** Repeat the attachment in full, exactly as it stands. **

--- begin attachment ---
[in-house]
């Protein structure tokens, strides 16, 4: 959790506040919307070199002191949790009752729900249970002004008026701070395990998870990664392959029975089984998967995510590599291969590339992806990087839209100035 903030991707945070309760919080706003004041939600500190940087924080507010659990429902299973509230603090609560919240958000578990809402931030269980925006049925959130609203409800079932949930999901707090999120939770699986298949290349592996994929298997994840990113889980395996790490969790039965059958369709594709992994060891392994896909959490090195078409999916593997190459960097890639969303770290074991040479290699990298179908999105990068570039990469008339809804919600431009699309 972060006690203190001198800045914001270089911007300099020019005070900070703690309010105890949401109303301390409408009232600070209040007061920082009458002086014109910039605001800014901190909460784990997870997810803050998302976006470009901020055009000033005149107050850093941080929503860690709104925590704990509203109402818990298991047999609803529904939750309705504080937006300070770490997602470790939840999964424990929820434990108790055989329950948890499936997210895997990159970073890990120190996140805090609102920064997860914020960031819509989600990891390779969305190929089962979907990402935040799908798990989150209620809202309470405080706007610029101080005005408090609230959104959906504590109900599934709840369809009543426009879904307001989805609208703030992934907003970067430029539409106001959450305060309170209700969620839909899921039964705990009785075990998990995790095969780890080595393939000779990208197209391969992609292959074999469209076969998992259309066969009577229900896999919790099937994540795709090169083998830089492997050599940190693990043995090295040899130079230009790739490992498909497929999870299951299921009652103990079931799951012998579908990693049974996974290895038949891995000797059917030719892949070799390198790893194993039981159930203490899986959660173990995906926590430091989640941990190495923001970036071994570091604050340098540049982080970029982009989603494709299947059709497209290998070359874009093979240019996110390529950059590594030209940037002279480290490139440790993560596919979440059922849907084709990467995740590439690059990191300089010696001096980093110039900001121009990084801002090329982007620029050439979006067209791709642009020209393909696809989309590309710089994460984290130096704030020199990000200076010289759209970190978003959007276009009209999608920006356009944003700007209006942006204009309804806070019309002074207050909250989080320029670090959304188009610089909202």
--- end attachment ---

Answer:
[in-house]
């Protein structure tokens, strides 16, 4: 959790506040919307070199002191949790009752729900249970002004008026701070395990998870990664392959029975089984998967995510590599291969590339992806990087839209100035 903030991707945070309760919080706003004041939600500190940087924080507010659990429902299973509230603090609560919240958000578990809402931030269980925006049925959130609203409800079932949930999901707090999120939770699986298949290349592996994929298997994840990113889980395996790490969790039965059958369709594709992994060891392994896909959490090195078409999916593997190459960097890639969303770290074991040479290699990298179908999105990068570039990469008339809804919600431009699309 972060006690203190001198800045914001270089911007300099020019005070900070703690309010105890949401109303301390409408009232600070209040007061920082009458002086014109910039605001800014901190909460784990997870997810803050998302976006470009901020055009000033005149107050850093941080929503860690709104925590704990509203109402818990298991047999609803529904939750309705504080937006300070770490997602470790939840999964424990929820434990108790055989329950948890499936997210895997990159970073890990120190996140805090609102920064997860914020960031819509989600990891390779969305190929089962979907990402935040799908798990989150209620809202309470405080706007610029101080005005408090609230959104959906504590109900599934709840369809009543426009879904307001989805609208703030992934907003970067430029539409106001959450305060309170209700969620839909899921039964705990009785075990998990995790095969780890080595393939000779990208197209391969992609292959074999469209076969998992259309066969009577229900896999919790099937994540795709090169083998830089492997050599940190693990043995090295040899130079230009790739490992498909497929999870299951299921009652103990079931799951012998579908990693049974996974290895038949891995000797059917030719892949070799390198790893194993039981159930203490899986959660173990995906926590430091989640941990190495923001970036071994570091604050340098540049982080970029982009989603494709299947059709497209290998070359874009093979240019996110390529950059590594030209940037002279480290490139440790993560596919979440059922849907084709990467995740590439690059990191300089010696001096980093110039900001121009990084801002090329982007620029050439979006067209791709642009020209393909696809989309590309710089994460984290130096704030020199990000200076010289759209970190978003959007276009009209999608920006356009944003700007209006942006204009309804806070019309002074207050909250989080320029670090959304188009610089909202």